The German automotive industry under the Trump spell

US President Donald Trump shakes hands with German Chancellor Angela Merkel. The French President Emmanuel Macron looks on. More than 70 world leaders went to Paris for the Centennial of the 1918 Armistice Day ceremony on Sunday, November 11, 2018. (Official White House Photo by Shealah Craighead).

Last week, the White House invited, or better summoned, the leaders of the German automotive industry to Washington D.C., in order to confer on the ‘problem’ of the missive imports of German cars in the US. The American President Donald Trump, in his belligerent line aggressively reshaping the American foreign trade policy with China and Europe, has threatened to impose super tariffs of 25% on US imports of cars assembled in Europe, that is, in Germany. Actually, no other EU country is exporting noticeable numbers of automobiles to America, France included.

The trade skirmishes started last March with the US imposing super import levies on steel and aluminum products. The Europeans answered with extra tariffs on a long list of American products, but of a small overall value of €2.6 billion. Then, the White House threatened to retaliate with tariffs on imports of vehicles assembled in Europe. Last July, though, after Trump met with the European Commission President Jean-Claude Juncker in Washington D.C., the White House said it withholds the imposition of the super levy on cars for a few months.

After that, the White House tried to ‘convince’ the Europeans to introduce self imposed restrictive quotas. Brussels, however, swiftly rejected this prospect. That’s why the US administration now wants to settle the issue, starting by terrorizing the automotive leaders.

Terrorizing the German car sector

Unquestionably, the American administration under Trump longs for a sweeping reduction of imports of European, aka German, cars. Reportedly, the ‘invitation’ to the German leaders of the automotive industry has as main objective some kind of self imposed restrictions. As a matter of fact, though, the CEOs of Volkswagen, Daimler and BMW cannot negotiate any official or ‘private’ trade deal with the Americans.

This falls exclusively and unquestionably under the jurisdiction of the European Commission. The German automotive taicoons can’t even negotiate a secretive unofficial agreement with the Americans. The Brussels authorities will surely find out and will refer the offenders to the European Court of Justice. Already, the German courts are issuing rulings punishing the automotive firms in relation to the diesel emissions scandal.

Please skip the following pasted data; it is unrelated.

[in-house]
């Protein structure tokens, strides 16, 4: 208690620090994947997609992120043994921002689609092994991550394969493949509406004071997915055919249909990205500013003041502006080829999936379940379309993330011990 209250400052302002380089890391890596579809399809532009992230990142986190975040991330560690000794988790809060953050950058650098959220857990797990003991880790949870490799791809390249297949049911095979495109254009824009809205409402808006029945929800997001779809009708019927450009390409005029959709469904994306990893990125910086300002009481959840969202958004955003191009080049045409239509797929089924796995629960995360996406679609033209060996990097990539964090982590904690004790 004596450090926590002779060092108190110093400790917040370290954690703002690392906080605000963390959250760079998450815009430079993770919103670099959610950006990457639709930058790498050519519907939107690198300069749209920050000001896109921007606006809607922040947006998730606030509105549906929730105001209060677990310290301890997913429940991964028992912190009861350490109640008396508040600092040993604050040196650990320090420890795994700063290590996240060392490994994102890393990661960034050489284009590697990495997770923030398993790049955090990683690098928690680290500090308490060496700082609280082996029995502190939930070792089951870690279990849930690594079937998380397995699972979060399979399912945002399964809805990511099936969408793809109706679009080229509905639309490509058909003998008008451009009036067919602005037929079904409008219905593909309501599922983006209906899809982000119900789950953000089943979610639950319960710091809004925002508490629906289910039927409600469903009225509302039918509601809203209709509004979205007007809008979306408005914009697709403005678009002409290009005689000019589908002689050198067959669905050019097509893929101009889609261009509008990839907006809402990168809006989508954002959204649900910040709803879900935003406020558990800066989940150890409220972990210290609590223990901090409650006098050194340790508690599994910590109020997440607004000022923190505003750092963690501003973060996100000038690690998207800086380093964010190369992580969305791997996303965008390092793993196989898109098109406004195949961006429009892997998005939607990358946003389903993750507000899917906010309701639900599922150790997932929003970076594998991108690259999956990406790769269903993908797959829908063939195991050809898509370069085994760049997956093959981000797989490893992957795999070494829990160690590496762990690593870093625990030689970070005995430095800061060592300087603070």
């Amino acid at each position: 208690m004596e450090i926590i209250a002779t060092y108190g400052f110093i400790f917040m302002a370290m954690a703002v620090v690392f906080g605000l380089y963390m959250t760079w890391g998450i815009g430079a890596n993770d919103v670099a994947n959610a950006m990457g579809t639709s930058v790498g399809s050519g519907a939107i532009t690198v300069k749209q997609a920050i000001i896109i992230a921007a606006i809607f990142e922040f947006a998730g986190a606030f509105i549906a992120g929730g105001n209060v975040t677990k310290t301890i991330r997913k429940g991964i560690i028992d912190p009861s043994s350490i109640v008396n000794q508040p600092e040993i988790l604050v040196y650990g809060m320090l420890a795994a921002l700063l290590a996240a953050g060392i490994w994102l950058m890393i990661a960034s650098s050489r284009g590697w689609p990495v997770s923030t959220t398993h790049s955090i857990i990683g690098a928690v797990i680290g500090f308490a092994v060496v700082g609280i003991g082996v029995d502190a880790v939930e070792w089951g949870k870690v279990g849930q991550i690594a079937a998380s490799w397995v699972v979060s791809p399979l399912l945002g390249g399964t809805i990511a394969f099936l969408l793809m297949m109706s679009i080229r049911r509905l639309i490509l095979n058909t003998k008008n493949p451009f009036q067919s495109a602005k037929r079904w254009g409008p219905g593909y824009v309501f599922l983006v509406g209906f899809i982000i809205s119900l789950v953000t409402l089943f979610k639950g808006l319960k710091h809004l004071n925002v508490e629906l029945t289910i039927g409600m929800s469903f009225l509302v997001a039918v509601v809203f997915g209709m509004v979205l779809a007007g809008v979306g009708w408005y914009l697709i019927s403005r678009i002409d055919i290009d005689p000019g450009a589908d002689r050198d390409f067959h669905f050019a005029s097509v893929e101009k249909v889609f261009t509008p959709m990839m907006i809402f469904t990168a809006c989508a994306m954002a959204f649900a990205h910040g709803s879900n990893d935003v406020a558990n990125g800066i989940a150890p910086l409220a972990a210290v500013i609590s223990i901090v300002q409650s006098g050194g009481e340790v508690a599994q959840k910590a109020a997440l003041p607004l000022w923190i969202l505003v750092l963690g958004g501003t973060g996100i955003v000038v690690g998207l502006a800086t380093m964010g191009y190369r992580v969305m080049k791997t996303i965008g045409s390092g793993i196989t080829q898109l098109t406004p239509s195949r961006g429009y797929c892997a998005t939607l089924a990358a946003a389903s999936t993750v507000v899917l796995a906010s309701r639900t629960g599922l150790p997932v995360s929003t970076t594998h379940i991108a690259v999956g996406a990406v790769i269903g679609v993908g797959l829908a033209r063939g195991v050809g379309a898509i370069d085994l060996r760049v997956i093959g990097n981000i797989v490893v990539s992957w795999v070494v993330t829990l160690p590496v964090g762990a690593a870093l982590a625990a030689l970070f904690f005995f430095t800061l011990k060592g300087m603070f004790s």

Punishing the automotive firms

In the latest case, the Augsburg civil court issued a decision against VW. The court said WV cheated the buyer of a WV Golf and ordered the company to reimburse the consumer with the full amount he paid for it, of around €30,000. Of course, not all legal suits in Germany against WV have turned out similar decisions. In any case, WV agreed to pay billions of dollars to settle comparable cases in the US regarding the authorities, car owners and the company’s dealers. In total, WV has proposed to buy back 500,000 polluting diesel cars, for having been fitted with illegal software.

Coming back to Washington, it’s not clear what exactly the White House may ask the German automotive leaders. The German car producers have already stated clearly they cannot discuss any trade agreement and have clarified that this pertains to Brussels. If the American administration is convinced that the German automotive CEOs cannot deliver a private trade deal, the White House will look for other means to attack the imports of German vehicles.

No mercy for German vehicles

Already, the US has severely punished the German automotive companies which assemble their products in Mexico and export them tax free to the US. This was done with the recent replacement of the time cherished NAFTA (North America Free Trade Agreement), with the new USMCA (United States, Mexico, Canada Agreement) trade deal.

The main change introduced under USMCA in the trade between Mexico and the US had to do with German cars. The cars produced in Mexico by German companies must from now on incorporate North American added value of at least 75%, in order to be exported tax free to the US. Under NAFTA, this percentage was only 62.5% and very generously estimated.

The Mexican route blocked

For at least quite some time then, this route to export German cars to the US will be blocked. The reason is that the German car factories in Mexico are simple assembly lines and do not produce engines or important components. These are imported from Germany. Thus, it’s rather impossible to fulfill the 75% condition of local added value, at least not with the present character of the German investments in Mexico.

Undoubtedly, the White House invitation to the CEOs of VW, Daimler and BMW doesn’t envisage anything good for them. For one thing, it’s not certain if Trump himself is to be present. The three firms export to the US around 650,000 cars a year, directly from German factories.

Trump’s spell

On top of that, they ship to America components used either for repairs or to assemble more cars within the US. In total, the German automotive exports to America amount to nothing less than $50 billion a year. No doubt many jobs in Germany depend on that. As a result, the White House has a strong argument vis-à-vis the German industrial leaders. Even the exports to China of German cars from US factories fall under Trump’s spell.